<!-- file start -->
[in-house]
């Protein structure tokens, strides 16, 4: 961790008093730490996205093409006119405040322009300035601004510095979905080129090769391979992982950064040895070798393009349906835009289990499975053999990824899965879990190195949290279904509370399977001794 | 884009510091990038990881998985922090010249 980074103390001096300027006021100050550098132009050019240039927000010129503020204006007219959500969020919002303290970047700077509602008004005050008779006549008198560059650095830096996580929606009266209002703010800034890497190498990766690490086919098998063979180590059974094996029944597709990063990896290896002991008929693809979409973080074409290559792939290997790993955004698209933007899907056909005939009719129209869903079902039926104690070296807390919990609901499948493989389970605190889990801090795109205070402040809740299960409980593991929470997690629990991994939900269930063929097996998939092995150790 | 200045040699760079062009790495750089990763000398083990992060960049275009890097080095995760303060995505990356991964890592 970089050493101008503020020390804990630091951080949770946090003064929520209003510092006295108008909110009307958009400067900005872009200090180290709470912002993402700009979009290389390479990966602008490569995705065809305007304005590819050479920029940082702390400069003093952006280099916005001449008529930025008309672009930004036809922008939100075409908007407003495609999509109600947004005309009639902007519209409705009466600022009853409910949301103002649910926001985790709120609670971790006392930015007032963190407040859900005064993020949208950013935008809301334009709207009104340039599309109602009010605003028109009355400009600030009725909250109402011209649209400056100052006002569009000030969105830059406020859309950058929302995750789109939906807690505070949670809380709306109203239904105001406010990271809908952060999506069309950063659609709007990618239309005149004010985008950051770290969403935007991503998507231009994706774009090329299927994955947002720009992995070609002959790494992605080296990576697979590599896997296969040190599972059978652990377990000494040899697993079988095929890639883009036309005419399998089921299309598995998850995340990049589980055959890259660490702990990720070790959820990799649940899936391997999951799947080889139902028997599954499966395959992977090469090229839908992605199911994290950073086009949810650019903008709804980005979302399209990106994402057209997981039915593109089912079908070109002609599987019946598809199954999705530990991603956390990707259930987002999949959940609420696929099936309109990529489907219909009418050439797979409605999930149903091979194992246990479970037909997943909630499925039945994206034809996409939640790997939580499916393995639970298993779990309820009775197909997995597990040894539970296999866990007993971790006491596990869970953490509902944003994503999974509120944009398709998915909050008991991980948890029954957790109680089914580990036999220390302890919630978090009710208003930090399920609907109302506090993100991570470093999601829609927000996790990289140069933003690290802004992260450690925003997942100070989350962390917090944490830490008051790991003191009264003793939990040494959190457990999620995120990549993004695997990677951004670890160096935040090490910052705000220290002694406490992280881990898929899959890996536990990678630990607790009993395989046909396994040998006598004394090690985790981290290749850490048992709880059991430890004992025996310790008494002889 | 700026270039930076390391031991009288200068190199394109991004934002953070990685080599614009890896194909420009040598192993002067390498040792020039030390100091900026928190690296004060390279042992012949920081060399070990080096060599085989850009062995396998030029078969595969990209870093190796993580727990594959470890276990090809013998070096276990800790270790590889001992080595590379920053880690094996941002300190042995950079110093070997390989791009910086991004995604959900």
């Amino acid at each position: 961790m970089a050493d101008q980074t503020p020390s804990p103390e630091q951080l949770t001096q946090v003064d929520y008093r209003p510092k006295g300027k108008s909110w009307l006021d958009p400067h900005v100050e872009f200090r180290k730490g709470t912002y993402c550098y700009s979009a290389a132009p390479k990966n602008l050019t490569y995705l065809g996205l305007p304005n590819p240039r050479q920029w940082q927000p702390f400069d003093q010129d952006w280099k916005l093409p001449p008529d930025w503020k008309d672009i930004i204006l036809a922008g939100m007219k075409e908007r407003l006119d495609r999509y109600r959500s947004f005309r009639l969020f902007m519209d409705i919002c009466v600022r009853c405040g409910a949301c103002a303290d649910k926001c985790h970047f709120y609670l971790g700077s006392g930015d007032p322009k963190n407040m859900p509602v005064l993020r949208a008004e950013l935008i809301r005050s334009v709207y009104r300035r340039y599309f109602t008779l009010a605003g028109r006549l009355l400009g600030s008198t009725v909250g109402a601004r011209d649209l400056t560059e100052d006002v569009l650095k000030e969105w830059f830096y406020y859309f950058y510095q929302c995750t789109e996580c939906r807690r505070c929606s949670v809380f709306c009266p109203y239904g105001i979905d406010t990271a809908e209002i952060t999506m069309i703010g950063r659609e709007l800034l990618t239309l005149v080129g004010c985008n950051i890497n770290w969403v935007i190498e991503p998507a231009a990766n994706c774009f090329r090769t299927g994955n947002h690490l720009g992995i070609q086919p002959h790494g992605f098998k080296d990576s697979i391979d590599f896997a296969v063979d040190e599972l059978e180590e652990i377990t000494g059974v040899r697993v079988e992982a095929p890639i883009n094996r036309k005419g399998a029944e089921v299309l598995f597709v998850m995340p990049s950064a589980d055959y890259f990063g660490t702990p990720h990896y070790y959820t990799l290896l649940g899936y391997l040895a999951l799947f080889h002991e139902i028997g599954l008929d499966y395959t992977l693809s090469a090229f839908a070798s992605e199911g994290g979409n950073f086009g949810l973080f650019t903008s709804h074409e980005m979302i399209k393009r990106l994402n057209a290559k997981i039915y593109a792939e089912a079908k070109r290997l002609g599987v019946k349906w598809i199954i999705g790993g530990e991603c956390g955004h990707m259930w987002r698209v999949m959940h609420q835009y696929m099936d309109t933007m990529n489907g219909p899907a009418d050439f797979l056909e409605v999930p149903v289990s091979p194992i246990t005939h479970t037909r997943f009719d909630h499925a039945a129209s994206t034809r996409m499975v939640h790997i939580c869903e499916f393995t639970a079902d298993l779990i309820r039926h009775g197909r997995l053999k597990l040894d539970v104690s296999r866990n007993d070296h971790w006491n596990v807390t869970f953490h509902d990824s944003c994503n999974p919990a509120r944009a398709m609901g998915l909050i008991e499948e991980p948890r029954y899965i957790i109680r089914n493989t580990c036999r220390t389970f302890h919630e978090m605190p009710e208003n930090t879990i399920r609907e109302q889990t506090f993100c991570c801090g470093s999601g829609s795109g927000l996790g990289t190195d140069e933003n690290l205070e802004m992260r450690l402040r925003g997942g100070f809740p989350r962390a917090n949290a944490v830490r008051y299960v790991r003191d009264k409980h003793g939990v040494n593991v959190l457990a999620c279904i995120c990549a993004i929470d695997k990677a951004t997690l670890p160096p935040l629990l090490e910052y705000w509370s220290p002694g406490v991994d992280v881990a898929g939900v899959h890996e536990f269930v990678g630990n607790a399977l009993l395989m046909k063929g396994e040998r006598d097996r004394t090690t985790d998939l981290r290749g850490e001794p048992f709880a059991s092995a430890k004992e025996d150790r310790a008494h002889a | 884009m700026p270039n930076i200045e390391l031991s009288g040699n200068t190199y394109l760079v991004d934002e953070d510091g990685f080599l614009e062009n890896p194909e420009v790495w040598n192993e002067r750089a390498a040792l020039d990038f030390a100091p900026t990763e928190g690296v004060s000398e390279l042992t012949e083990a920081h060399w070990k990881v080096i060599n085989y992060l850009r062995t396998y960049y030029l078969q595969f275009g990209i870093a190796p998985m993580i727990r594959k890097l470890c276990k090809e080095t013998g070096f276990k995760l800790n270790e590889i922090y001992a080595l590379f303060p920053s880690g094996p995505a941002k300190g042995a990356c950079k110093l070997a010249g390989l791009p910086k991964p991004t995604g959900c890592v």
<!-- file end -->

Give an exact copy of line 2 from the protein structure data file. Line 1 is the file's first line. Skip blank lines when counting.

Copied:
């Protein structure tokens, strides 16, 4: 961790008093730490996205093409006119405040322009300035601004510095979905080129090769391979992982950064040895070798393009349906835009289990499975053999990824899965879990190195949290279904509370399977001794 | 884009510091990038990881998985922090010249 980074103390001096300027006021100050550098132009050019240039927000010129503020204006007219959500969020919002303290970047700077509602008004005050008779006549008198560059650095830096996580929606009266209002703010800034890497190498990766690490086919098998063979180590059974094996029944597709990063990896290896002991008929693809979409973080074409290559792939290997790993955004698209933007899907056909005939009719129209869903079902039926104690070296807390919990609901499948493989389970605190889990801090795109205070402040809740299960409980593991929470997690629990991994939900269930063929097996998939092995150790 | 200045040699760079062009790495750089990763000398083990992060960049275009890097080095995760303060995505990356991964890592 970089050493101008503020020390804990630091951080949770946090003064929520209003510092006295108008909110009307958009400067900005872009200090180290709470912002993402700009979009290389390479990966602008490569995705065809305007304005590819050479920029940082702390400069003093952006280099916005001449008529930025008309672009930004036809922008939100075409908007407003495609999509109600947004005309009639902007519209409705009466600022009853409910949301103002649910926001985790709120609670971790006392930015007032963190407040859900005064993020949208950013935008809301334009709207009104340039599309109602009010605003028109009355400009600030009725909250109402011209649209400056100052006002569009000030969105830059406020859309950058929302995750789109939906807690505070949670809380709306109203239904105001406010990271809908952060999506069309950063659609709007990618239309005149004010985008950051770290969403935007991503998507231009994706774009090329299927994955947002720009992995070609002959790494992605080296990576697979590599896997296969040190599972059978652990377990000494040899697993079988095929890639883009036309005419399998089921299309598995998850995340990049589980055959890259660490702990990720070790959820990799649940899936391997999951799947080889139902028997599954499966395959992977090469090229839908992605199911994290950073086009949810650019903008709804980005979302399209990106994402057209997981039915593109089912079908070109002609599987019946598809199954999705530990991603956390990707259930987002999949959940609420696929099936309109990529489907219909009418050439797979409605999930149903091979194992246990479970037909997943909630499925039945994206034809996409939640790997939580499916393995639970298993779990309820009775197909997995597990040894539970296999866990007993971790006491596990869970953490509902944003994503999974509120944009398709998915909050008991991980948890029954957790109680089914580990036999220390302890919630978090009710208003930090399920609907109302506090993100991570470093999601829609927000996790990289140069933003690290802004992260450690925003997942100070989350962390917090944490830490008051790991003191009264003793939990040494959190457990999620995120990549993004695997990677951004670890160096935040090490910052705000220290002694406490992280881990898929899959890996536990990678630990607790009993395989046909396994040998006598004394090690985790981290290749850490048992709880059991430890004992025996310790008494002889 | 700026270039930076390391031991009288200068190199394109991004934002953070990685080599614009890896194909420009040598192993002067390498040792020039030390100091900026928190690296004060390279042992012949920081060399070990080096060599085989850009062995396998030029078969595969990209870093190796993580727990594959470890276990090809013998070096276990800790270790590889001992080595590379920053880690094996941002300190042995950079110093070997390989791009910086991004995604959900």